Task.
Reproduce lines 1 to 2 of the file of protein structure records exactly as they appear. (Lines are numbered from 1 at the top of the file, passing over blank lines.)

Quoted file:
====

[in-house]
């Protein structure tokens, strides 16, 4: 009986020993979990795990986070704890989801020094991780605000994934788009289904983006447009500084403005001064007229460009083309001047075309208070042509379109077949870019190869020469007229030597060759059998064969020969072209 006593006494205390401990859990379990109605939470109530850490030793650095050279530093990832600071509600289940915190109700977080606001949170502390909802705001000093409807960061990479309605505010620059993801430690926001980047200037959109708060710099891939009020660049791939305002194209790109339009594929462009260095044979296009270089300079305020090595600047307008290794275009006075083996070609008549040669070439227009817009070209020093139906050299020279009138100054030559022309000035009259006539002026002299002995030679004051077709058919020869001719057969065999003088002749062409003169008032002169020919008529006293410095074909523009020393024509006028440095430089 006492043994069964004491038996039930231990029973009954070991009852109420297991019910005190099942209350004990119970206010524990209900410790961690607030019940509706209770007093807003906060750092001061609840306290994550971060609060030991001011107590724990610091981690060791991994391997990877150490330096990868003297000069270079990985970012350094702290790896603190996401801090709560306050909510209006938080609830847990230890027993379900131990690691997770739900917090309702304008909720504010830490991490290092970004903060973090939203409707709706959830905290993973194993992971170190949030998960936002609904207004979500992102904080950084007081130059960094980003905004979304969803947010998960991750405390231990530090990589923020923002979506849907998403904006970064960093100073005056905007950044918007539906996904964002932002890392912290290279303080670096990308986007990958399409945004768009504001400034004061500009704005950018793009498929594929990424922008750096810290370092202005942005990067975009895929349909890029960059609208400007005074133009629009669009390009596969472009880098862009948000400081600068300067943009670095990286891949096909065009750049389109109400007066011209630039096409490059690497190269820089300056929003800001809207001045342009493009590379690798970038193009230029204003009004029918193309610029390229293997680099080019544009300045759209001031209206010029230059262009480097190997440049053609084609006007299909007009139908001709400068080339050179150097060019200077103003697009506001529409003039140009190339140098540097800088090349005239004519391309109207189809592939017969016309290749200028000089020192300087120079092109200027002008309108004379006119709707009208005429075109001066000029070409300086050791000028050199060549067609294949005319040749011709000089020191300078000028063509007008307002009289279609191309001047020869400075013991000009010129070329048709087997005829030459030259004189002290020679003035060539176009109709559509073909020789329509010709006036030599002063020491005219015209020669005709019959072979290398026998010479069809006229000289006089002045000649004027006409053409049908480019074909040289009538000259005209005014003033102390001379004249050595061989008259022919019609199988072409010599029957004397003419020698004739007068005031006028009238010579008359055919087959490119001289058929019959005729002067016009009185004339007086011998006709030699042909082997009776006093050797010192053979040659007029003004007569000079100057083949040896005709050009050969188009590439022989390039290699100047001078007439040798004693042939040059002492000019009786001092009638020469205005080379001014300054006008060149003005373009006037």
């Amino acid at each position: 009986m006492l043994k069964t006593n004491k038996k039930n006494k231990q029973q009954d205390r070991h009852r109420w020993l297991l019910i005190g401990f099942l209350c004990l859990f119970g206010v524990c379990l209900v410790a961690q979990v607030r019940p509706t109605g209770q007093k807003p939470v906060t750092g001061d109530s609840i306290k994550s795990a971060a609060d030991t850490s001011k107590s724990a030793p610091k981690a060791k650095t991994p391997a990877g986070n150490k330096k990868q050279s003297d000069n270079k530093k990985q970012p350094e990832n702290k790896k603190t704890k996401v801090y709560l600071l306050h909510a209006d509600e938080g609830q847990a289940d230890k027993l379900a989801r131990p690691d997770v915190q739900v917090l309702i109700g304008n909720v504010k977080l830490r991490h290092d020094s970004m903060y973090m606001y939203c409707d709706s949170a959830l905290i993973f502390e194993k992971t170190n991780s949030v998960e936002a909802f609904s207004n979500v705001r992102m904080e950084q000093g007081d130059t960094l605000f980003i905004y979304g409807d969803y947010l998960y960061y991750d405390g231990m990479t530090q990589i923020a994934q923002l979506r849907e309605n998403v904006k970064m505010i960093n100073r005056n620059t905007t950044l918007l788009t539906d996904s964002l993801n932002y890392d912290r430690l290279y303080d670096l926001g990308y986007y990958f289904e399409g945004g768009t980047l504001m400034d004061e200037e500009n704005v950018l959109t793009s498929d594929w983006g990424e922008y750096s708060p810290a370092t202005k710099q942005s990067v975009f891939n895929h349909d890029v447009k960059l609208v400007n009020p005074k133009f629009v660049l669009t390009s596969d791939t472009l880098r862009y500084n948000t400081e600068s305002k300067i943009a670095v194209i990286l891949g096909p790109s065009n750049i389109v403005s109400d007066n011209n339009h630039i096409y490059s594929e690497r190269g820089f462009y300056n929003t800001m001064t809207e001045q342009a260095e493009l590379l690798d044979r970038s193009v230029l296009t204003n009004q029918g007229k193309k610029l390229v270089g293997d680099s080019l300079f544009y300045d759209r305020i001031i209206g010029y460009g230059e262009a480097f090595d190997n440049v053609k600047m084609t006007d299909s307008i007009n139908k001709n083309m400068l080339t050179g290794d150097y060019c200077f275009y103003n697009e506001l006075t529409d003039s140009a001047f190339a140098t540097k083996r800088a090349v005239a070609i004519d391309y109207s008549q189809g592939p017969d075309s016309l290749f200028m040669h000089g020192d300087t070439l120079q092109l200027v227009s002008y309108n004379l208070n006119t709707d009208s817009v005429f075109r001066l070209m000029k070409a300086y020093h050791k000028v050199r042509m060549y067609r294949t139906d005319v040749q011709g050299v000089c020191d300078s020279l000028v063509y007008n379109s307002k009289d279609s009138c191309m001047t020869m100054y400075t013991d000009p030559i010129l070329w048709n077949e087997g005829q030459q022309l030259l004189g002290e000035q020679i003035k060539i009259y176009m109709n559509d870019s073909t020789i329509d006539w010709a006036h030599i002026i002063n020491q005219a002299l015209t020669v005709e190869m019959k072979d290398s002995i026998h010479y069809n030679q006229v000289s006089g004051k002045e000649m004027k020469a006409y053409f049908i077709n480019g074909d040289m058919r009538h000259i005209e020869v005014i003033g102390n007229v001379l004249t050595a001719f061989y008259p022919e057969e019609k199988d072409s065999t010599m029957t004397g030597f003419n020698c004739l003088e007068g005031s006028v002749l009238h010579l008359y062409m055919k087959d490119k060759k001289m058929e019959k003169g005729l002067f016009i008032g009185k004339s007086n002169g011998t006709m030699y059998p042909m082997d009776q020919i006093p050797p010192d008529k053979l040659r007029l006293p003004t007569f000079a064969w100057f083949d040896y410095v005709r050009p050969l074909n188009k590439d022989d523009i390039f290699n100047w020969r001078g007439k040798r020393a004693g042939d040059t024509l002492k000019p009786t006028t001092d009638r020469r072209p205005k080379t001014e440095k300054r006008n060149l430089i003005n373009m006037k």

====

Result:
[in-house]
């Protein structure tokens, strides 16, 4: 009986020993979990795990986070704890989801020094991780605000994934788009289904983006447009500084403005001064007229460009083309001047075309208070042509379109077949870019190869020469007229030597060759059998064969020969072209 006593006494205390401990859990379990109605939470109530850490030793650095050279530093990832600071509600289940915190109700977080606001949170502390909802705001000093409807960061990479309605505010620059993801430690926001980047200037959109708060710099891939009020660049791939305002194209790109339009594929462009260095044979296009270089300079305020090595600047307008290794275009006075083996070609008549040669070439227009817009070209020093139906050299020279009138100054030559022309000035009259006539002026002299002995030679004051077709058919020869001719057969065999003088002749062409003169008032002169020919008529006293410095074909523009020393024509006028440095430089 006492043994069964004491038996039930231990029973009954070991009852109420297991019910005190099942209350004990119970206010524990209900410790961690607030019940509706209770007093807003906060750092001061609840306290994550971060609060030991001011107590724990610091981690060791991994391997990877150490330096990868003297000069270079990985970012350094702290790896603190996401801090709560306050909510209006938080609830847990230890027993379900131990690691997770739900917090309702304008909720504010830490991490290092970004903060973090939203409707709706959830905290993973194993992971170190949030998960936002609904207004979500992102904080950084007081130059960094980003905004979304969803947010998960991750405390231990530090990589923020923002979506849907998403904006970064960093100073005056905007950044918007539906996904964002932002890392912290290279303080670096990308986007990958399409945004768009504001400034004061500009704005950018793009498929594929990424922008750096810290370092202005942005990067975009895929349909890029960059609208400007005074133009629009669009390009596969472009880098862009948000400081600068300067943009670095990286891949096909065009750049389109109400007066011209630039096409490059690497190269820089300056929003800001809207001045342009493009590379690798970038193009230029204003009004029918193309610029390229293997680099080019544009300045759209001031209206010029230059262009480097190997440049053609084609006007299909007009139908001709400068080339050179150097060019200077103003697009506001529409003039140009190339140098540097800088090349005239004519391309109207189809592939017969016309290749200028000089020192300087120079092109200027002008309108004379006119709707009208005429075109001066000029070409300086050791000028050199060549067609294949005319040749011709000089020191300078000028063509007008307002009289279609191309001047020869400075013991000009010129070329048709087997005829030459030259004189002290020679003035060539176009109709559509073909020789329509010709006036030599002063020491005219015209020669005709019959072979290398026998010479069809006229000289006089002045000649004027006409053409049908480019074909040289009538000259005209005014003033102390001379004249050595061989008259022919019609199988072409010599029957004397003419020698004739007068005031006028009238010579008359055919087959490119001289058929019959005729002067016009009185004339007086011998006709030699042909082997009776006093050797010192053979040659007029003004007569000079100057083949040896005709050009050969188009590439022989390039290699100047001078007439040798004693042939040059002492000019009786001092009638020469205005080379001014300054006008060149003005373009006037």